World’s Best Grilled Cheese (Sharp Cheddar & Caramelized Onions on Beer Bread)

You’ve been shipwrecked on a desserted — ahem, I mean deserted — island. Your food options are limited to a sandwich (minus the “wich” part) and a very peevish looking saltwater crocodile who doesn’t seem to want you gnawing on him. After awhile your beard begins to rival that of Tom Hanks’s in Castaway, only there’s no Wilson to keep you company.

You’re hungry. You’re alone.

You’re gonna die.

Okay, sorry; that was an unpleasant beginning for a post, wasn’t it? And there’s that big knife up there underscoring the point.

I promise it gets better. Well, not too much better — you’re still gonna die. But something amazing happens first!

One day you’re wasting away on the beach entertaining fond memories of pizza while chewing on a piece of driftwood. Suddenly, a tiny Tiki Fairy appears. You know this is probably a brief hallucination indicating that an agonizing death is imminent, but you indulge your brain and greet her.

What do you know, she has a surprise for you! Drifters who find themselves starving to death on her island get to choose one last meal. Filet mignon? Truffle burger? Mom’s macaroni and cheese? You name it, you get it.

Ah, the question! It’s been posed to everyone from 50 famous chefs to death row inmates: what would you want your last meal to be?

Photographer Melanie Dunea is the one who had the brilliant idea to email 50 great chefs this question and compile their responses in her book, My Last Supper. Some of the chefs go fancy: caviar and spit-roasted pigs would be in Gary Danko’s final spread. Others prefer simple, comforting food from their childhood: Marcus Samuelsson wants gravlax with a dill mustard sauce in his last hours.

Funnily enough, the death row inmates seem to divide along similar lines. There are cost (and other) limitations to ensure the inmates’ meals don’t become extravagant, but some still think big! One, for instance, asks for two steaks, two burgers, a sliced turkey breast, bacon, two baked potatoes, one chef’s salad, one ear of corn, one pint of ice cream, and four sodas. Others cling to small pleasures; one asks only for cool whip and cherries.

Personally, I’m torn. I want comfort food. I want my mom’s chocolate sheet cake, macaroni and cheese, and yeast rolls for sure. I want a pimiento cheese sandwich on white bread, Dad’s chicken and dumplings, and at least a dozen Coke Zeros.

But I also want luxury! I could go for some fresh lobster tail and fried softshell crab. I want a thick Wagyu rib eye. I want this cheeseburger. I want this ice cream sundae.

Can I also have some Chinese pork buns?

Oh, and one more thing. A grilled cheese sandwich wouldn’t ordinarily make my list, but this isn’t your average grilled cheese — it’s the World’s Best Grilled Cheese.

In fact, Sommer from Mama With Flavor (have you seen her blog? hilarious.) started all of my “last meal” daydreams when she responded to my tweet about this sandwich. She proclaimed it “last meal worthy.” And worthy it is: sharp cheddar cheese and sweet caramelized onions are piled high and toasted between two slabs of buttery, freshly baked beer bread.

Trust me, this sandwich would be a far better companion on your deserted island than any anthropomorphized volleyball. With the very first bite I took, I knew I’d struck genius. Lunch (or dinner, or midnight snack, or breakfast, or even dessert) just doesn’t get much better than this. And with a recipe for fresh bread that consists of only four ingredients, it doesn’t get much simpler than this either.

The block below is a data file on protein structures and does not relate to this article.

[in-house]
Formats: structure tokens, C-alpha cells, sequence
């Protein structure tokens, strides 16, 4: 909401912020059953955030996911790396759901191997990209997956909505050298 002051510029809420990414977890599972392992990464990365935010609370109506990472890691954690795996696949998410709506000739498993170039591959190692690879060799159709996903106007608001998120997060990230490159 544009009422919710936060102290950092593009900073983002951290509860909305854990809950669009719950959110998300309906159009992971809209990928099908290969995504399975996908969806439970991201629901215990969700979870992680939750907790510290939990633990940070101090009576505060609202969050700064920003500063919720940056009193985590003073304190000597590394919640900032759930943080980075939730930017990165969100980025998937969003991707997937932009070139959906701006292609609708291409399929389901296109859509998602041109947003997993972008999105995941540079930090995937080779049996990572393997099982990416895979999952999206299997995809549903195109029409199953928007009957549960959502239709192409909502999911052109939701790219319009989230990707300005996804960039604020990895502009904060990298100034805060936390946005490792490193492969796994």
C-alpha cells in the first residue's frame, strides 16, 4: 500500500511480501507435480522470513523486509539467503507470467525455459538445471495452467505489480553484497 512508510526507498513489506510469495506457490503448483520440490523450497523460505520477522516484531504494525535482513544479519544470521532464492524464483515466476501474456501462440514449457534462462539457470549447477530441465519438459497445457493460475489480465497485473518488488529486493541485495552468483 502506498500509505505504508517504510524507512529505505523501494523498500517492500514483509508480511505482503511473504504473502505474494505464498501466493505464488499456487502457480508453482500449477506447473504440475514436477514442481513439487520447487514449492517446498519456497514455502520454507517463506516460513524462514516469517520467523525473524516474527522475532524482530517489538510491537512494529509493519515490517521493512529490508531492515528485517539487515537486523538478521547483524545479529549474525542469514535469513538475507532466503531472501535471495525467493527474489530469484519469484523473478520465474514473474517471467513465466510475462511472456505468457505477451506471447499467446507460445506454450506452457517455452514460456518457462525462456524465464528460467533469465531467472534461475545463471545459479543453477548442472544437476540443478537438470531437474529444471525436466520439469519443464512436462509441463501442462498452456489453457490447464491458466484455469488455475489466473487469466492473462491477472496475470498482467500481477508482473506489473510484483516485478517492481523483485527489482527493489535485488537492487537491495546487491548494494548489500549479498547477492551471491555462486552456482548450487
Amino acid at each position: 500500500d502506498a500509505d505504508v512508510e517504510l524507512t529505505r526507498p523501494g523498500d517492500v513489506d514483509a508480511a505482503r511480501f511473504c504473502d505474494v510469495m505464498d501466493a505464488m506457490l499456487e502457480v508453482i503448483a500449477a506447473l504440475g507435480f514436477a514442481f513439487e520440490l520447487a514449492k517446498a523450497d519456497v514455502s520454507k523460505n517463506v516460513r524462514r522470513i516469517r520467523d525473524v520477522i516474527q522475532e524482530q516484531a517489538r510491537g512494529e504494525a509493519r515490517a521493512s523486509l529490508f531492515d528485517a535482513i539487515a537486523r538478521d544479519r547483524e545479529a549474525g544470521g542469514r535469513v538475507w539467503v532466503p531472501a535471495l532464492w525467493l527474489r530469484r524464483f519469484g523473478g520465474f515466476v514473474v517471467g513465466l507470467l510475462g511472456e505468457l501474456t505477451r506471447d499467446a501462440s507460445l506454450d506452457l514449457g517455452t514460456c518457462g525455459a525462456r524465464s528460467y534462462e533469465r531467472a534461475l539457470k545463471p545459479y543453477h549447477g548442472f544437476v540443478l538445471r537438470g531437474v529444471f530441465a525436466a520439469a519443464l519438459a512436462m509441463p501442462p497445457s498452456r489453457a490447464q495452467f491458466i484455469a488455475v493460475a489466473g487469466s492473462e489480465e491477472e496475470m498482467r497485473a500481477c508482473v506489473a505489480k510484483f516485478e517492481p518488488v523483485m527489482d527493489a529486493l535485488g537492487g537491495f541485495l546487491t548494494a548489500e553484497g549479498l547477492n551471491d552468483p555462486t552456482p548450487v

You know what I have to ask for my parting question — and I can’t wait to read your answers! What would your last meal be?

Sharp Cheddar, Caramelized Onions, and Beer Bread Grilled Cheese

Recipe by: Adapted from Catherine Bienik (beer bread) and Simply Recipes (caramelized onions)
Yields: one loaf of beer bread (up to about 4-5 sandwiches)

Bread Ingredients:
3 cups self-rising flour
scant 1/2 cup sugar
12 ounces beer (I used Guinness)*
3 tablespoons butter, melted

Caramelized Onion Ingredients:
4 onions, sliced thinly
salt to taste
olive oil

Other Sandwich Ingredients:
about two tablespoon of butter per sandwich desired
sharp cheddar cheese

Make bread: Preheat oven to 375. Grease a loaf pan or line it with greased parchment paper. Mix flour, sugar, and beer until combined and pour batter into pan. Cook for 40-45 minutes, or until top is well browned and loaf feels firm (you can also stick a toothpick in; if it comes out clean, the loaf is ready). When the loaf is close to done, brush the top thoroughly with melted butter and let the loaf bake for 3 minutes. Remove to a cooling rack to cool for about 20 minutes before removing it from the pan and cooling completely.

While bread is baking and cooling, caramelize onions: Put a few tablespoons of olive oil into a skillet over medium-high heat. Once the oil is translucent and shimmering, add onions and cook for about 10 minutes, stirring every few minutes. Add salt to taste and continue to cook, stirring every few minutes, for 30 minutes to an hour. The goal is to let the onions sit long enough that they start to cook down and caramelize, but not to let them burn. If they seem to be sticking or burning at any time, you can do any of the following: add some more oil to the pan, turn down the heat slightly, or add some water to the pan. Once the onions are a rich brown, remove them to a container to cool slightly before use. Store extra onions in an airtight container in the refrigerator.

Assemble your sandwich: Once the bread has cooled, use a serrated knife to cut it into slices. In a skillet over medium heat, melt one tablespoon of butter. Place a slide of bread into the skillet and pile on sliced cheese and caramelized onions (note: you can brush the underside of the bread all over with melted butter first if you want to ensure even browning). Place another slice of bread on top.

Cook until the bottom slice of bread is well toasted (peek every now and then by lifting a corner) and then gently flip, using your hand to brace the top slice of bread as you do so. You can add more butter if your skillet looks dry, lifting the sandwich to allow the butter to run underneath. When both sides are golden and toasted, remove sandwich to a serving plate and microwave for 30 seconds to insure melty cheese. Repeat these steps to make as many other sandwiches as you want! Serve immediately.